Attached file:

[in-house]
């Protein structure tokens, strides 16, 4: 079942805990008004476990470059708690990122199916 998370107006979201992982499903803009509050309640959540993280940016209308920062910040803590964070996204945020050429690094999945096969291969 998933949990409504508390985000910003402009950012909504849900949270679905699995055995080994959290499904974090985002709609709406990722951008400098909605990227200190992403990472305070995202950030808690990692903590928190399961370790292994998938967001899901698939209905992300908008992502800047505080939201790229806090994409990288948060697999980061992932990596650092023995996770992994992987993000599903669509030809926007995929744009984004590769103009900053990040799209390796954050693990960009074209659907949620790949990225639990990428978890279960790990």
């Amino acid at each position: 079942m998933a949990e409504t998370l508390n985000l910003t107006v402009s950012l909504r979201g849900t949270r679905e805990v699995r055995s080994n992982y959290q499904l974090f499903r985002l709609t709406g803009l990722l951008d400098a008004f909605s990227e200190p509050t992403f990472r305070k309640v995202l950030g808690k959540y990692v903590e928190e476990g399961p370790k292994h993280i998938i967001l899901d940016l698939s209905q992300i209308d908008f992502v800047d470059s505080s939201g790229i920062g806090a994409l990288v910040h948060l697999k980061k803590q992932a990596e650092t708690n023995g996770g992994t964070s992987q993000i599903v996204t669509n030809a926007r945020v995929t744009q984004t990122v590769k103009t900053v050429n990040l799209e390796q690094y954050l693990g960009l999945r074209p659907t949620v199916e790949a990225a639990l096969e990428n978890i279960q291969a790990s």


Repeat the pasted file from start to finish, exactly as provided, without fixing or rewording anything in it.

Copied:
[in-house]
């Protein structure tokens, strides 16, 4: 079942805990008004476990470059708690990122199916 998370107006979201992982499903803009509050309640959540993280940016209308920062910040803590964070996204945020050429690094999945096969291969 998933949990409504508390985000910003402009950012909504849900949270679905699995055995080994959290499904974090985002709609709406990722951008400098909605990227200190992403990472305070995202950030808690990692903590928190399961370790292994998938967001899901698939209905992300908008992502800047505080939201790229806090994409990288948060697999980061992932990596650092023995996770992994992987993000599903669509030809926007995929744009984004590769103009900053990040799209390796954050693990960009074209659907949620790949990225639990990428978890279960790990």
């Amino acid at each position: 079942m998933a949990e409504t998370l508390n985000l910003t107006v402009s950012l909504r979201g849900t949270r679905e805990v699995r055995s080994n992982y959290q499904l974090f499903r985002l709609t709406g803009l990722l951008d400098a008004f909605s990227e200190p509050t992403f990472r305070k309640v995202l950030g808690k959540y990692v903590e928190e476990g399961p370790k292994h993280i998938i967001l899901d940016l698939s209905q992300i209308d908008f992502v800047d470059s505080s939201g790229i920062g806090a994409l990288v910040h948060l697999k980061k803590q992932a990596e650092t708690n023995g996770g992994t964070s992987q993000i599903v996204t669509n030809a926007r945020v995929t744009q984004t990122v590769k103009t900053v050429n990040l799209e390796q690094y954050l693990g960009l999945r074209p659907t949620v199916e790949a990225a639990l096969e990428n978890i279960q291969a790990s």